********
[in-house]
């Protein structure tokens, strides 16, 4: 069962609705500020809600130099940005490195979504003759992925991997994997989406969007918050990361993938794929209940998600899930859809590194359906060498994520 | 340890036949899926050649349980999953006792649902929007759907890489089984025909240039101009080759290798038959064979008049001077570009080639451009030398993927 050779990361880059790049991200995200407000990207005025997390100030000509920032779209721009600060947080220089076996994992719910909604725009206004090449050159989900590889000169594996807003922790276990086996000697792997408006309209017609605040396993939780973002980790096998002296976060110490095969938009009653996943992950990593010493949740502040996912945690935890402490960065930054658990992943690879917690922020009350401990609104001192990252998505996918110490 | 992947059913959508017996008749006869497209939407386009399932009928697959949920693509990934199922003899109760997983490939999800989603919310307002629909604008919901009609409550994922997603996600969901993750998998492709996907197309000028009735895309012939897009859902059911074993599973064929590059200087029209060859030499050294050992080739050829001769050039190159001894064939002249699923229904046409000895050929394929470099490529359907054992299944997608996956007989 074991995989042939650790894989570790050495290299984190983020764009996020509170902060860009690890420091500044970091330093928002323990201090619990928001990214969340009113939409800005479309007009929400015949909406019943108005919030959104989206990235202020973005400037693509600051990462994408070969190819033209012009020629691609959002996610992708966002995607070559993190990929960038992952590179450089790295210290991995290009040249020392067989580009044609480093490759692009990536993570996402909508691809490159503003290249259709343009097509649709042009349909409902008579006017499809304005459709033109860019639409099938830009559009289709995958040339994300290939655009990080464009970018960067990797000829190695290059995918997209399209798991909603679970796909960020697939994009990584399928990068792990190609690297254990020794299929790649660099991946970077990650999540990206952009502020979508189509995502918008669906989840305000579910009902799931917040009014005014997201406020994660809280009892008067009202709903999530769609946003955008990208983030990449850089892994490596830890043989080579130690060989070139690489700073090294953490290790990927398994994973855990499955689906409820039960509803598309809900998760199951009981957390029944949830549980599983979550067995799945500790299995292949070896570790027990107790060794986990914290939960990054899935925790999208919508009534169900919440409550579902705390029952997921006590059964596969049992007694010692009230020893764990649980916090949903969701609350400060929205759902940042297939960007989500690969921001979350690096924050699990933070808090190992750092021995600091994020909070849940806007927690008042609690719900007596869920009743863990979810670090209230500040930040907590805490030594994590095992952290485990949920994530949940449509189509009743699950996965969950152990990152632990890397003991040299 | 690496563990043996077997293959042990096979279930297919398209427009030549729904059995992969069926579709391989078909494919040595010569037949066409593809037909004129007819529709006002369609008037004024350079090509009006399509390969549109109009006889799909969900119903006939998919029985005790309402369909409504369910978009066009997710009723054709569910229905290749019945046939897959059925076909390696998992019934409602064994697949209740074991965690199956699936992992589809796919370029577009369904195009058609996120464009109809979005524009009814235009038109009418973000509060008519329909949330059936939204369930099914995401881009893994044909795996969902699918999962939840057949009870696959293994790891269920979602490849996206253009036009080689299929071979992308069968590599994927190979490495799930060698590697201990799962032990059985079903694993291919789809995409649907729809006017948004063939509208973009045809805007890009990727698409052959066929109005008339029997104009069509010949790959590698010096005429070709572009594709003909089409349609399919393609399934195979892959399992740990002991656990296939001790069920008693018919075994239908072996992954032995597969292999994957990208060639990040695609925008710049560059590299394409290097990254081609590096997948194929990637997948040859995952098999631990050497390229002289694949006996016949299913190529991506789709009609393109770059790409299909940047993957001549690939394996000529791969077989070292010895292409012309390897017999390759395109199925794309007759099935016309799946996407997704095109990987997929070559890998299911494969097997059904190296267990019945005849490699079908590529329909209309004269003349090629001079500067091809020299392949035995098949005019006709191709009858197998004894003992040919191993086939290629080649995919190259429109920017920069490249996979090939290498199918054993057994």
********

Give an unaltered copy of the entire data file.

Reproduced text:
[in-house]
């Protein structure tokens, strides 16, 4: 069962609705500020809600130099940005490195979504003759992925991997994997989406969007918050990361993938794929209940998600899930859809590194359906060498994520 | 340890036949899926050649349980999953006792649902929007759907890489089984025909240039101009080759290798038959064979008049001077570009080639451009030398993927 050779990361880059790049991200995200407000990207005025997390100030000509920032779209721009600060947080220089076996994992719910909604725009206004090449050159989900590889000169594996807003922790276990086996000697792997408006309209017609605040396993939780973002980790096998002296976060110490095969938009009653996943992950990593010493949740502040996912945690935890402490960065930054658990992943690879917690922020009350401990609104001192990252998505996918110490 | 992947059913959508017996008749006869497209939407386009399932009928697959949920693509990934199922003899109760997983490939999800989603919310307002629909604008919901009609409550994922997603996600969901993750998998492709996907197309000028009735895309012939897009859902059911074993599973064929590059200087029209060859030499050294050992080739050829001769050039190159001894064939002249699923229904046409000895050929394929470099490529359907054992299944997608996956007989 074991995989042939650790894989570790050495290299984190983020764009996020509170902060860009690890420091500044970091330093928002323990201090619990928001990214969340009113939409800005479309007009929400015949909406019943108005919030959104989206990235202020973005400037693509600051990462994408070969190819033209012009020629691609959002996610992708966002995607070559993190990929960038992952590179450089790295210290991995290009040249020392067989580009044609480093490759692009990536993570996402909508691809490159503003290249259709343009097509649709042009349909409902008579006017499809304005459709033109860019639409099938830009559009289709995958040339994300290939655009990080464009970018960067990797000829190695290059995918997209399209798991909603679970796909960020697939994009990584399928990068792990190609690297254990020794299929790649660099991946970077990650999540990206952009502020979508189509995502918008669906989840305000579910009902799931917040009014005014997201406020994660809280009892008067009202709903999530769609946003955008990208983030990449850089892994490596830890043989080579130690060989070139690489700073090294953490290790990927398994994973855990499955689906409820039960509803598309809900998760199951009981957390029944949830549980599983979550067995799945500790299995292949070896570790027990107790060794986990914290939960990054899935925790999208919508009534169900919440409550579902705390029952997921006590059964596969049992007694010692009230020893764990649980916090949903969701609350400060929205759902940042297939960007989500690969921001979350690096924050699990933070808090190992750092021995600091994020909070849940806007927690008042609690719900007596869920009743863990979810670090209230500040930040907590805490030594994590095992952290485990949920994530949940449509189509009743699950996965969950152990990152632990890397003991040299 | 690496563990043996077997293959042990096979279930297919398209427009030549729904059995992969069926579709391989078909494919040595010569037949066409593809037909004129007819529709006002369609008037004024350079090509009006399509390969549109109009006889799909969900119903006939998919029985005790309402369909409504369910978009066009997710009723054709569910229905290749019945046939897959059925076909390696998992019934409602064994697949209740074991965690199956699936992992589809796919370029577009369904195009058609996120464009109809979005524009009814235009038109009418973000509060008519329909949330059936939204369930099914995401881009893994044909795996969902699918999962939840057949009870696959293994790891269920979602490849996206253009036009080689299929071979992308069968590599994927190979490495799930060698590697201990799962032990059985079903694993291919789809995409649907729809006017948004063939509208973009045809805007890009990727698409052959066929109005008339029997104009069509010949790959590698010096005429070709572009594709003909089409349609399919393609399934195979892959399992740990002991656990296939001790069920008693018919075994239908072996992954032995597969292999994957990208060639990040695609925008710049560059590299394409290097990254081609590096997948194929990637997948040859995952098999631990050497390229002289694949006996016949299913190529991506789709009609393109770059790409299909940047993957001549690939394996000529791969077989070292010895292409012309390897017999390759395109199925794309007759099935016309799946996407997704095109990987997929070559890998299911494969097997059904190296267990019945005849490699079908590529329909209309004269003349090629001079500067091809020299392949035995098949005019006709191709009858197998004894003992040919191993086939290629080649995919190259429109920017920069490249996979090939290498199918054993057994």